Thursday, January 26, 2012

A Composer and Poet Talk About Creative Process

Sanford Dole Ensemble presents:
"All New - All Local"
Saturday, February 4, 2012 at 8:00pm
San Francisco Conservatory Recital Hall
50 Oak St., San Francisco

As we await the premier (on February 4th) of Michael Kaulkin's new choral work entitled "Waiting...", we thought we it would be fun to discuss creative process. Since our creative work is often done in solitude (no conference rooms filled with people brainstorming), we rarely have the opportunity to sit down and talk about how we do the work. I came up with some questions that had been on my mind about my own process (if you could call it a "process") and thought they would be fun to field to the composer:

EE: I have to say, as a singer, I am really enjoying getting into this piece of yours; I look forward to its debut! And I am really glad you had time to talk about your creative process. So, let's get the ball rolling with a wild question right off the bat: When does poetry become music?
MK: That's a hard question, but I'll give it a try... I think there's a case to be made that poetry is already music, or at least that it has a kernel of music built in to it. It has inherent rhythm, although often perhaps only the poet really knows what it is. A line of prose may be read in infinitely different ways, whereas a line of poetry ought to have limited choices. Maybe it becomes music when the composer commits to one of those choices and assigns concrete rhythm to the lines.
EE: Mmm. I have to say that I share the notion that poetry is already a type of music—I think of it as "thought music."

[If there hasn't been one done already, I think there should be some sort of study done on the neurological impulses to speech and to writing, to see if there are differences in hemispheric brain activity between working with prose forms and working with poetic forms. My thought is that some poetic forms are a completely right-brained activity, while prose forms can be either mixed between right- and left-brain (e.g., fiction) or completely left-brain (e.g., technical writing).]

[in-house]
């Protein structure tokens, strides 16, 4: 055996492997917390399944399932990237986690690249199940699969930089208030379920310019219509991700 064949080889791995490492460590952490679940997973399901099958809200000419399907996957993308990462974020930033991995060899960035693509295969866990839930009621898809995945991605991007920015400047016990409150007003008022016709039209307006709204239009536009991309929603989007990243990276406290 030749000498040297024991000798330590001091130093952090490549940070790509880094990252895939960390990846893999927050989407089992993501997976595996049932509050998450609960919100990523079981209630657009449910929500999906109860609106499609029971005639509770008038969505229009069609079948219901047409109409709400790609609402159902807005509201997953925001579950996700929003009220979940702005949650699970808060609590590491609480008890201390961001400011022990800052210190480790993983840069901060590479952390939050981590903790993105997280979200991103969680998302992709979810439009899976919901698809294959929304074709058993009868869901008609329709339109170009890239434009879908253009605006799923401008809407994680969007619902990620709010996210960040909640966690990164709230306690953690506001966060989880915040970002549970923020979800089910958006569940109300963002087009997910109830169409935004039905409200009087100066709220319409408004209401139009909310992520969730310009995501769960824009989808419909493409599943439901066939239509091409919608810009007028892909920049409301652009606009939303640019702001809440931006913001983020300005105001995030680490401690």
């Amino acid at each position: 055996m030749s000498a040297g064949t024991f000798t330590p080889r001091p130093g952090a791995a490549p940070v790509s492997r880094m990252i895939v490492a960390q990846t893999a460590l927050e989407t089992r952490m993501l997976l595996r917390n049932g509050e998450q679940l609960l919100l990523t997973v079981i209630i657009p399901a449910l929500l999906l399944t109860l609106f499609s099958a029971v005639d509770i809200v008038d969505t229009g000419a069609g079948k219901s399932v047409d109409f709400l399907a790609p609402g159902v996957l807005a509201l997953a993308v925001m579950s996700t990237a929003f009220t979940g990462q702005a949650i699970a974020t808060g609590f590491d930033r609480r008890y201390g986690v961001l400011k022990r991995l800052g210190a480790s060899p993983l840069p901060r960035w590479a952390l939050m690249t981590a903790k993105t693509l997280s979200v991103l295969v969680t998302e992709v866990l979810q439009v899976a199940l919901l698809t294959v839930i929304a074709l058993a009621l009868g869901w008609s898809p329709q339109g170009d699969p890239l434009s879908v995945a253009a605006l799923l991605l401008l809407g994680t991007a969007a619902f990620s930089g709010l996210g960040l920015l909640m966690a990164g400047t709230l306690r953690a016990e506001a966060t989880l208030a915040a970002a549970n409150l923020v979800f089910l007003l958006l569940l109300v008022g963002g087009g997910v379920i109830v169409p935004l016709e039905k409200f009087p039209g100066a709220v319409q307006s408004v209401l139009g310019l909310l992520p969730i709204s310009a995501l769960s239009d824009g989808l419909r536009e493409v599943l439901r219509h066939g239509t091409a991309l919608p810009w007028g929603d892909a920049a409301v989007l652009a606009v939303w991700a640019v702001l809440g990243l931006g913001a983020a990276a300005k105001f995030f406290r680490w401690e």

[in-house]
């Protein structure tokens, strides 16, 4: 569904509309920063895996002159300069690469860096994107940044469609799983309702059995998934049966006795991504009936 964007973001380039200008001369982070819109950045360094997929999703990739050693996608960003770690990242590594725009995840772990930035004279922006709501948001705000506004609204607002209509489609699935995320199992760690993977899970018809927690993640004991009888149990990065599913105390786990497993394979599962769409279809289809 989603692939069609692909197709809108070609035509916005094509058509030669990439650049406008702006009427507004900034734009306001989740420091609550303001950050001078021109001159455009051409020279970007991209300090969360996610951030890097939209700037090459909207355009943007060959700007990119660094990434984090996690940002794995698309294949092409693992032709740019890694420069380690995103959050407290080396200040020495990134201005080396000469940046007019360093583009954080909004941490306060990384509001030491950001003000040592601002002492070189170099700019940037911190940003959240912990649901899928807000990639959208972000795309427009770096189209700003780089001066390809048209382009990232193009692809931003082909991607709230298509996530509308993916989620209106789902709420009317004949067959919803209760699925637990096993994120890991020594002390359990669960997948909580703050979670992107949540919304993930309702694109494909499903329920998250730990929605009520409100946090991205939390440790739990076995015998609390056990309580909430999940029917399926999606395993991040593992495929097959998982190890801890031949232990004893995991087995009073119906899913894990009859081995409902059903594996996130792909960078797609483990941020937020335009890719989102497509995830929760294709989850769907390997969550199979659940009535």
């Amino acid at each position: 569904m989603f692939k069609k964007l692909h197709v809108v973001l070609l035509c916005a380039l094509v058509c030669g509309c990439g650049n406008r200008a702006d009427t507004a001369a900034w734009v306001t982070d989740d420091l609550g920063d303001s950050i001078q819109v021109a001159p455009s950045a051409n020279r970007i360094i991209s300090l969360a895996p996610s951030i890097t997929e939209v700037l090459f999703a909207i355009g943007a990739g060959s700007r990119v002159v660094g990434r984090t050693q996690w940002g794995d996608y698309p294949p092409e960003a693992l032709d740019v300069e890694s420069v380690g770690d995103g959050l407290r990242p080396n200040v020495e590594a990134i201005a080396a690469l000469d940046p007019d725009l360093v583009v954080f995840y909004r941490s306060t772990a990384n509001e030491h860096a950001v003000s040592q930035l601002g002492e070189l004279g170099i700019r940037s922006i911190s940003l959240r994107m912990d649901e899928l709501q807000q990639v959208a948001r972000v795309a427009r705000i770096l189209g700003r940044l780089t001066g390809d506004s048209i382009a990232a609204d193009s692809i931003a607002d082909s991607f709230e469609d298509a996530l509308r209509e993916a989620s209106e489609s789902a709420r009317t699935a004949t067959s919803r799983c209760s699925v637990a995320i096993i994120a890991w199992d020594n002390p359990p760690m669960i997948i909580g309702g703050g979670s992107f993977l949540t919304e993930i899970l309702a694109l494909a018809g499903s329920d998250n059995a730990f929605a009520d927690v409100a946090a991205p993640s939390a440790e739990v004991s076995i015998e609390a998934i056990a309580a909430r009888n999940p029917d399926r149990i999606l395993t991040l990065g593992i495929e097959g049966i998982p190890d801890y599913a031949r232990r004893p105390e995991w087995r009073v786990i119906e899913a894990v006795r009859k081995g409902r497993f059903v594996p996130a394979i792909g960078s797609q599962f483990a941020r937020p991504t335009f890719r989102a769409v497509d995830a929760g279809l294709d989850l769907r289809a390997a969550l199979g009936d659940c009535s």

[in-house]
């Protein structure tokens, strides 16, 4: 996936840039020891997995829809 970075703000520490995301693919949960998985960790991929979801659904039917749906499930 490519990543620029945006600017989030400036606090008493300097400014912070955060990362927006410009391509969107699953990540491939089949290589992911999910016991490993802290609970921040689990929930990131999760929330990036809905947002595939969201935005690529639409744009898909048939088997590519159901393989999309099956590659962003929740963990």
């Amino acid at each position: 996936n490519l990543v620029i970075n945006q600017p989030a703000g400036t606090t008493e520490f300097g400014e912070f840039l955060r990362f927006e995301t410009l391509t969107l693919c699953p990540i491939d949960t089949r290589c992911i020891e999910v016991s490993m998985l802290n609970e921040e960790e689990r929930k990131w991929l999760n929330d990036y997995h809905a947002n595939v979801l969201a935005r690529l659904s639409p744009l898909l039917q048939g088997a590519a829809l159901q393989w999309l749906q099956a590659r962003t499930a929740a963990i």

But, I think you are absolutely right about determining rhythm by committing to a particular inflection or reading, although I wouldn't necessarily say that a line of poetry shouldn't have more than one reading. I think that the beauty of poetry is that there can be an oscillation, if you will, from one perspective to another because of visual or vocal inflection. I think this is why one wants to see and hear, for example, different actors portray the role of Hamlet; each reading has the potential to offer a different view of that very rich character.

But, of course, this notion of inflection and rhythm and commitment to a reading naturally leads me to my next question: What are the challenges of working with text that is less attached to form and rhythm, and consequently may be less than lyrical?
MK: The only challenge is that the work isn't already done for you. You have to make up form and rhythm where it isn't clearly suggested by the text. I approach this in the same way an actor might approach line readings. I take a point of view and break the text down into the clearest, most speech-like rhythm that expresses that point of view.
Here's an example from your poem "More Things" that I really struggled with. You have this line:
Imagine what more things might rush to become,
Were we to enter into deeper conversation with infinity.
I actually had to, by way of trial and error, add punctuation, and visually break the sentence down in order to zero in on the right line reading. So, one option might have been this:
What more things might rush to become (etc.)
I ended up with something more like this:
Imagine what more things
might rush to become
— were we to enter
into deeper
conversation with infinity.

Of course, here I was trying to solve a number of other musical problems at the same time, so that also informed how I treated the line. This is a moment in "Waiting..." that's pushing from "introduction" mode into a more energetic section, so the line is broken down like that to add a sort of breathless quality as it builds up.
This makes me want to ask if you hear specific line readings when you write, or do they vary from reading to reading?